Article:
THE European Union (EU) and the United States have confirmed a joint commitment to support the governments of the Democratic Republic of Congo (DRC), Zambia and Angola to conduct pre-feasibility studies for an extension of the Lobito Corridor from eastern Angola to Zambia.

The EU and US made the announcement on the margins of the Partnership for Global Infrastructure and Investment (PGII) event at the G20 Summit in Delhi on September 9. The proposed line runs from Luacano in Angola to Kalumbila in Zambia, continuing to connect with the existing network at Chingola, which runs cross-border to the DRC.

In a joint statement, the EU and US said they plan to explore cooperation in three areas:

  • transport infrastructure investment
  • measures to facilitate trade, economic development and transit, and
  • support to related sectors to fuel inclusive and sustainable economic growth and capital investment in Angola, Zambia and the DRC in the longer term.

“The partnership will combine financial resources and technical know-how to accelerate the Trans-African Corridor development, including investment in digital access and agricultural value chains that will increase regional competitiveness,” the partners said.

Although no firm financial commitments were made during the announcement, the US government confirmed in May that it was considering providing $US 250m of support for the extension project. The White House also confirmed that the US is “actively pursuing other opportunities to connect the initial investments of the Lobito Corridor across the continent to Tanzania and ultimately the Indian Ocean.”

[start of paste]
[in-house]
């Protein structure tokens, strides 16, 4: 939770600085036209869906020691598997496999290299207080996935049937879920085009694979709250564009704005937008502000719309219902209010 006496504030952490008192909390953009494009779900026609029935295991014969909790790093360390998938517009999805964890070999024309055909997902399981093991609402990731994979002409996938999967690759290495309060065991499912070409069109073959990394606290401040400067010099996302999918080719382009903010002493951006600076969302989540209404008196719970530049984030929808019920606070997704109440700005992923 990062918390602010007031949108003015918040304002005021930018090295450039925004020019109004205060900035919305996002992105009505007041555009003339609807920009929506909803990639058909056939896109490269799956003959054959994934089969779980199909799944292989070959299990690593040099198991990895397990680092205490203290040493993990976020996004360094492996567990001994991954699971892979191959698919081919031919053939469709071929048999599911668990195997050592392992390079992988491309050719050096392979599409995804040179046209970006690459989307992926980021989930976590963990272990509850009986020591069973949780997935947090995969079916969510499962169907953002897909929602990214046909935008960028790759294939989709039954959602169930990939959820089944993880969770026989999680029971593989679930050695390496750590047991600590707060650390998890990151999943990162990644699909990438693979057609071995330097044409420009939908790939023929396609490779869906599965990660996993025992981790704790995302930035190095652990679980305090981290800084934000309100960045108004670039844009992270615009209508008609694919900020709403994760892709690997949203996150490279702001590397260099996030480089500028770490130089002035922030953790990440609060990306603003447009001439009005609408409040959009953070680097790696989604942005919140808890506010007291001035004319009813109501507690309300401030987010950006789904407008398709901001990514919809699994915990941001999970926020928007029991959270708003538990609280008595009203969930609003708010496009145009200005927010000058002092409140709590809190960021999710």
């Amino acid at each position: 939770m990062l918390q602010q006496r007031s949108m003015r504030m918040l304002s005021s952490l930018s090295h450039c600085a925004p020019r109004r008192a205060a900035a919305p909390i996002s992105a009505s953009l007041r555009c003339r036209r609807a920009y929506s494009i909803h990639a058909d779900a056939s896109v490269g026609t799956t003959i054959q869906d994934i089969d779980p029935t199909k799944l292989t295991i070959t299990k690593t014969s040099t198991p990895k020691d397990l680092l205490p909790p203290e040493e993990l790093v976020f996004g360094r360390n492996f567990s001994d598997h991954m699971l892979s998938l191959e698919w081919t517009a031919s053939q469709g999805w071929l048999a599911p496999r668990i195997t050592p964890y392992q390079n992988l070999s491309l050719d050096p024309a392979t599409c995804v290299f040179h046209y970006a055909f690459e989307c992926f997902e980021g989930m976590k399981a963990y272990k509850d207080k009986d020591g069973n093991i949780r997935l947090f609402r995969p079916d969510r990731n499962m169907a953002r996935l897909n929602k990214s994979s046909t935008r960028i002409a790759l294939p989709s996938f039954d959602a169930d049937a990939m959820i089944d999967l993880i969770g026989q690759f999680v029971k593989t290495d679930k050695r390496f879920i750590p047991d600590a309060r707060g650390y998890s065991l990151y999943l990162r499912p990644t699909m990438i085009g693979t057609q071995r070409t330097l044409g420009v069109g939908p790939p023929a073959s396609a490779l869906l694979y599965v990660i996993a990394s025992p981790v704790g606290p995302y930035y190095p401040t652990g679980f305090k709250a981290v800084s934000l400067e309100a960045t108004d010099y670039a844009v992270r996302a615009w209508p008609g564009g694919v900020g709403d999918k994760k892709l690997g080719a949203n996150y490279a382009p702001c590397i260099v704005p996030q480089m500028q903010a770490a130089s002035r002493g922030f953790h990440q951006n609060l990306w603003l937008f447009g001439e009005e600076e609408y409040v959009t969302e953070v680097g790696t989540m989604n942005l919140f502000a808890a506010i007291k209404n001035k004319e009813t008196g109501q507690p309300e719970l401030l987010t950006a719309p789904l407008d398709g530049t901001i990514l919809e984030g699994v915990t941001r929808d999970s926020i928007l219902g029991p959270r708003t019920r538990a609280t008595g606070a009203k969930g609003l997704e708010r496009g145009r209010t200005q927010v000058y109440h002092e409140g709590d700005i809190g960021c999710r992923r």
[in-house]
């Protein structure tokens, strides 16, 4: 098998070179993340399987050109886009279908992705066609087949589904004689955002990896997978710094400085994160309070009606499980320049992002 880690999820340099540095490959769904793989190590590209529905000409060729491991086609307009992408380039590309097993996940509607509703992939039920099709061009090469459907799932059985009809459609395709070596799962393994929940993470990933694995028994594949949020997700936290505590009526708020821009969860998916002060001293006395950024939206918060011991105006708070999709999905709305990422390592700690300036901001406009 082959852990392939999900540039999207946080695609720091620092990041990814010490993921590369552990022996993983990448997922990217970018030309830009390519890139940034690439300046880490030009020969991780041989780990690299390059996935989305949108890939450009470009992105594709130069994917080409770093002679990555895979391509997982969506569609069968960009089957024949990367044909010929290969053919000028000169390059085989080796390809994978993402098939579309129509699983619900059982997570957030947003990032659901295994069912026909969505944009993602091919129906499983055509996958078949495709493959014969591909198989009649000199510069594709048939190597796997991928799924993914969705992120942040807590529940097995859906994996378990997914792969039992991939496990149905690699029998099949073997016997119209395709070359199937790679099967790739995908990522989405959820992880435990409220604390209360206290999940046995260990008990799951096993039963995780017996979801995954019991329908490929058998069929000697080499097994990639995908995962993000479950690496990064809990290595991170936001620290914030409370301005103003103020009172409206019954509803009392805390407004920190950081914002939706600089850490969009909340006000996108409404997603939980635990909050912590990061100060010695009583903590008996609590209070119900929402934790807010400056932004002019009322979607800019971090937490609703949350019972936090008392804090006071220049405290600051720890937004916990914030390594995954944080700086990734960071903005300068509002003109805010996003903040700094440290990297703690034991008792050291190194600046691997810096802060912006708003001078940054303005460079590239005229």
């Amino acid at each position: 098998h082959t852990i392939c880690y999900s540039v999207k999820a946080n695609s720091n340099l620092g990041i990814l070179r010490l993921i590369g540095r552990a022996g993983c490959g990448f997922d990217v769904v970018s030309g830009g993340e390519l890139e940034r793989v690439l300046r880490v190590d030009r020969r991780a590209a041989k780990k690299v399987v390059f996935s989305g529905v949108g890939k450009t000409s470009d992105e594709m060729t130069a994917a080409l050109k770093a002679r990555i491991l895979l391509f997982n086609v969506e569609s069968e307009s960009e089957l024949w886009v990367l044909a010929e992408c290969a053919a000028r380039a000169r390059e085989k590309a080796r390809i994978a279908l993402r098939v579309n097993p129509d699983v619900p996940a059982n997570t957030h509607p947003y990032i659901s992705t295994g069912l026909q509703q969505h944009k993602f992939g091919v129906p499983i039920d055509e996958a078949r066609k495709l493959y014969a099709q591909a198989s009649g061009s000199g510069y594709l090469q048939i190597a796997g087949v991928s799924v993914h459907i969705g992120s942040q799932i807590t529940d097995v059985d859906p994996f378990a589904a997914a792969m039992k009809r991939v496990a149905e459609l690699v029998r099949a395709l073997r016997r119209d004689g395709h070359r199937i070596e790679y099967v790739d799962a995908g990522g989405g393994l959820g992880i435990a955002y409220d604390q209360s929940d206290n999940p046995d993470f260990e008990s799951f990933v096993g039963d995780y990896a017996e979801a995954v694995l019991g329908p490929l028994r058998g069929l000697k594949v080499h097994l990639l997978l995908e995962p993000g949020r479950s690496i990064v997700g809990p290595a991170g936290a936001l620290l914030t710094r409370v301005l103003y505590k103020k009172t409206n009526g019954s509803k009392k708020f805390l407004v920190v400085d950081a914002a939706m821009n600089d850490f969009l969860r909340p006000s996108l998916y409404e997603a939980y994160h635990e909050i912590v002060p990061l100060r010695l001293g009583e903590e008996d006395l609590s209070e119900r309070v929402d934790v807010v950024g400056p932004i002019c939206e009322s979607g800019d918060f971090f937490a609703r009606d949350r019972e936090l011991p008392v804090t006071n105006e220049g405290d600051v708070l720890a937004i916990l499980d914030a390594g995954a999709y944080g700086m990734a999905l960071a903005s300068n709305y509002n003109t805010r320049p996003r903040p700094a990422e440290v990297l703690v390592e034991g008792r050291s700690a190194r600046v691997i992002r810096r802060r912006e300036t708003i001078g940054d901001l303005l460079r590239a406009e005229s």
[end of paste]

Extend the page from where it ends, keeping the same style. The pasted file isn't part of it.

The Lobito Corridor comprises the 1344km, 1067mm-gauge Benguela Railway that runs from Luau on the border with the DRC to the Angolan Atlantic port of Lobito. The line also extends for 400km east from Luau to Kolwezi in the DRC, at the heart of the country’s copper belt, providing mine-to-port connectivity for mining interests in the region.

China supported Angola to revive the railway, which was badly damaged during Angola’s civil war, completing this work in 2014. A European consortium of Trafigura, Mota-Engil and Vecturis later secured a 30-year concession to operate and maintain the line, with the official transfer taking place in July. In addition, the governments of Angola, the DRC and Zambia signed the Lobito Corridor Transit Transport Facilitation Agency Agreement in January, which aims to coordinate joint development activities for the Lobito Atlantic Railway Corridor.

PGII was launched at the G7 Summit in 2022 as a means of supporting global demand for high-quality infrastructure financing in low and middle-income countries. The White House confirmed in May that the US had mobilised $US 30bn through grants, federal financing and by leveraging private-sector investment to support PGII-backed initiatives. The programme is widely considered an attempt to counter Chinese influence in international infrastructure development through the Belt and Road Initiative (BRI).

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